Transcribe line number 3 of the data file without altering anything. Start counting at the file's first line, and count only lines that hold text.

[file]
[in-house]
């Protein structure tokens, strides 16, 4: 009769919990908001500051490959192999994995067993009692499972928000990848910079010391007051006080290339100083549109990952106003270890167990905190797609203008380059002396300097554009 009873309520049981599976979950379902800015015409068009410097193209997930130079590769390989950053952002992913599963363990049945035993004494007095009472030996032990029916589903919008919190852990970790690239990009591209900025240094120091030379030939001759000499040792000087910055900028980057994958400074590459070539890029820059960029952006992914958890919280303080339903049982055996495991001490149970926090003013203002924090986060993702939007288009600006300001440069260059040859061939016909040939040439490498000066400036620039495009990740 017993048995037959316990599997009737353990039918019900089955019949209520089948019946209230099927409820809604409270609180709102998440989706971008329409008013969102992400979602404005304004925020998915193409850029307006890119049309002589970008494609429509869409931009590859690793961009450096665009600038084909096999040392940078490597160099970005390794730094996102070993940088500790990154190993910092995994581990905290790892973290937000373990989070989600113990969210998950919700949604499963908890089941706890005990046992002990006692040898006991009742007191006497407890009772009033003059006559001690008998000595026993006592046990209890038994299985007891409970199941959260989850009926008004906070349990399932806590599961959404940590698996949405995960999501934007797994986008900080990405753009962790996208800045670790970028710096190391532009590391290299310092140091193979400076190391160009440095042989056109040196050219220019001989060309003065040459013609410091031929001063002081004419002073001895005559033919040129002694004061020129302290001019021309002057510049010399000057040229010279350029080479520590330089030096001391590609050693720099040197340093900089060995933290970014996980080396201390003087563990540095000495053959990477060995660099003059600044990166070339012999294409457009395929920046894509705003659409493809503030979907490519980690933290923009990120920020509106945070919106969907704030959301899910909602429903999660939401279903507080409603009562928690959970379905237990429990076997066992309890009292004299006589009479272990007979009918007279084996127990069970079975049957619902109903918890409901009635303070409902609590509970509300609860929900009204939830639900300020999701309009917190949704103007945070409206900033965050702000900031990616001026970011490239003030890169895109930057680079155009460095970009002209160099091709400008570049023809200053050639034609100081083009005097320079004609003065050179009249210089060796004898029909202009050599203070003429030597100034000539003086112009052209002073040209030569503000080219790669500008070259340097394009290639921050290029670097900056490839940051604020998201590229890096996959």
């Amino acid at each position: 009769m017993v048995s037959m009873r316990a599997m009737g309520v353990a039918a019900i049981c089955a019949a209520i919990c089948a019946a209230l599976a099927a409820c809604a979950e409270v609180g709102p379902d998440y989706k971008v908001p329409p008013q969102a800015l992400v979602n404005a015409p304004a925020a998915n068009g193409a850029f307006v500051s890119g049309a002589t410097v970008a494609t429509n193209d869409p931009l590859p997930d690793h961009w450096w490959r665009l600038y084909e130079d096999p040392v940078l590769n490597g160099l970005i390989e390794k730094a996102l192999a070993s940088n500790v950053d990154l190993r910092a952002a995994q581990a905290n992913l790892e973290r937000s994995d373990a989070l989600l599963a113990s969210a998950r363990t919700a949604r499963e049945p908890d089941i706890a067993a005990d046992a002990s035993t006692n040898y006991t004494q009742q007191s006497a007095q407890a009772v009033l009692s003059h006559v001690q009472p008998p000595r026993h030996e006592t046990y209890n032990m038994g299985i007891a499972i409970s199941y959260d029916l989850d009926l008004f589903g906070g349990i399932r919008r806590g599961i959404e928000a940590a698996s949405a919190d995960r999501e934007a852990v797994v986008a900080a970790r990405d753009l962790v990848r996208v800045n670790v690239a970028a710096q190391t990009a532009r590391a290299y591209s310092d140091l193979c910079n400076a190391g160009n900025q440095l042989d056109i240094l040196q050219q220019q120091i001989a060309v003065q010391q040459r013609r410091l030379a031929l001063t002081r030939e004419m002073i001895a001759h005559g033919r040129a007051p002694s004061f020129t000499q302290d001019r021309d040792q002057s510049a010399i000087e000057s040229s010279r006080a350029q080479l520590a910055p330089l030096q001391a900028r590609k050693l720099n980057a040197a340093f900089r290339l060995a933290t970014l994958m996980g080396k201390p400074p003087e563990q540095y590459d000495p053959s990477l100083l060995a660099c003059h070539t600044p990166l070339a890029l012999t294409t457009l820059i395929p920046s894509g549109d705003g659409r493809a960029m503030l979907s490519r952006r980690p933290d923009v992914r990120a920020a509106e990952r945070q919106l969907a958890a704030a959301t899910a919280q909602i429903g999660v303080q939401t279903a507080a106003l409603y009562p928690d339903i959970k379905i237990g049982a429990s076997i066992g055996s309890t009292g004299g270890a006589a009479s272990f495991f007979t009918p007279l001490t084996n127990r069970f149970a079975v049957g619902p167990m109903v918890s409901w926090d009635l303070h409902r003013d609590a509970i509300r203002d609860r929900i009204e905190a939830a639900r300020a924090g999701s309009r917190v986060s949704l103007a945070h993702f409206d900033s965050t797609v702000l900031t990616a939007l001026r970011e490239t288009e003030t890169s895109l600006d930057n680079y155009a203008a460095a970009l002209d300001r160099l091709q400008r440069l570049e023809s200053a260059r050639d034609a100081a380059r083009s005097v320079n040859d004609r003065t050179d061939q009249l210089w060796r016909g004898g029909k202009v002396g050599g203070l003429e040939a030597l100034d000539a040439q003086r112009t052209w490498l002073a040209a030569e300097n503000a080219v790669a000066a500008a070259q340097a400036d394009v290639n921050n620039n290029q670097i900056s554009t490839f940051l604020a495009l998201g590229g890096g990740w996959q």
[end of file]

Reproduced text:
């Amino acid at each position: 009769m017993v048995s037959m009873r316990a599997m009737g309520v353990a039918a019900i049981c089955a019949a209520i919990c089948a019946a209230l599976a099927a409820c809604a979950e409270v609180g709102p379902d998440y989706k971008v908001p329409p008013q969102a800015l992400v979602n404005a015409p304004a925020a998915n068009g193409a850029f307006v500051s890119g049309a002589t410097v970008a494609t429509n193209d869409p931009l590859p997930d690793h961009w450096w490959r665009l600038y084909e130079d096999p040392v940078l590769n490597g160099l970005i390989e390794k730094a996102l192999a070993s940088n500790v950053d990154l190993r910092a952002a995994q581990a905290n992913l790892e973290r937000s994995d373990a989070l989600l599963a113990s969210a998950r363990t919700a949604r499963e049945p908890d089941i706890a067993a005990d046992a002990s035993t006692n040898y006991t004494q009742q007191s006497a007095q407890a009772v009033l009692s003059h006559v001690q009472p008998p000595r026993h030996e006592t046990y209890n032990m038994g299985i007891a499972i409970s199941y959260d029916l989850d009926l008004f589903g906070g349990i399932r919008r806590g599961i959404e928000a940590a698996s949405a919190d995960r999501e934007a852990v797994v986008a900080a970790r990405d753009l962790v990848r996208v800045n670790v690239a970028a710096q190391t990009a532009r590391a290299y591209s310092d140091l193979c910079n400076a190391g160009n900025q440095l042989d056109i240094l040196q050219q220019q120091i001989a060309v003065q010391q040459r013609r410091l030379a031929l001063t002081r030939e004419m002073i001895a001759h005559g033919r040129a007051p002694s004061f020129t000499q302290d001019r021309d040792q002057s510049a010399i000087e000057s040229s010279r006080a350029q080479l520590a910055p330089l030096q001391a900028r590609k050693l720099n980057a040197a340093f900089r290339l060995a933290t970014l994958m996980g080396k201390p400074p003087e563990q540095y590459d000495p053959s990477l100083l060995a660099c003059h070539t600044p990166l070339a890029l012999t294409t457009l820059i395929p920046s894509g549109d705003g659409r493809a960029m503030l979907s490519r952006r980690p933290d923009v992914r990120a920020a509106e990952r945070q919106l969907a958890a704030a959301t899910a919280q909602i429903g999660v303080q939401t279903a507080a106003l409603y009562p928690d339903i959970k379905i237990g049982a429990s076997i066992g055996s309890t009292g004299g270890a006589a009479s272990f495991f007979t009918p007279l001490t084996n127990r069970f149970a079975v049957g619902p167990m109903v918890s409901w926090d009635l303070h409902r003013d609590a509970i509300r203002d609860r929900i009204e905190a939830a639900r300020a924090g999701s309009r917190v986060s949704l103007a945070h993702f409206d900033s965050t797609v702000l900031t990616a939007l001026r970011e490239t288009e003030t890169s895109l600006d930057n680079y155009a203008a460095a970009l002209d300001r160099l091709q400008r440069l570049e023809s200053a260059r050639d034609a100081a380059r083009s005097v320079n040859d004609r003065t050179d061939q009249l210089w060796r016909g004898g029909k202009v002396g050599g203070l003429e040939a030597l100034d000539a040439q003086r112009t052209w490498l002073a040209a030569e300097n503000a080219v790669a000066a500008a070259q340097a400036d394009v290639n921050n620039n290029q670097i900056s554009t490839f940051l604020a495009l998201g590229g890096g990740w996959q």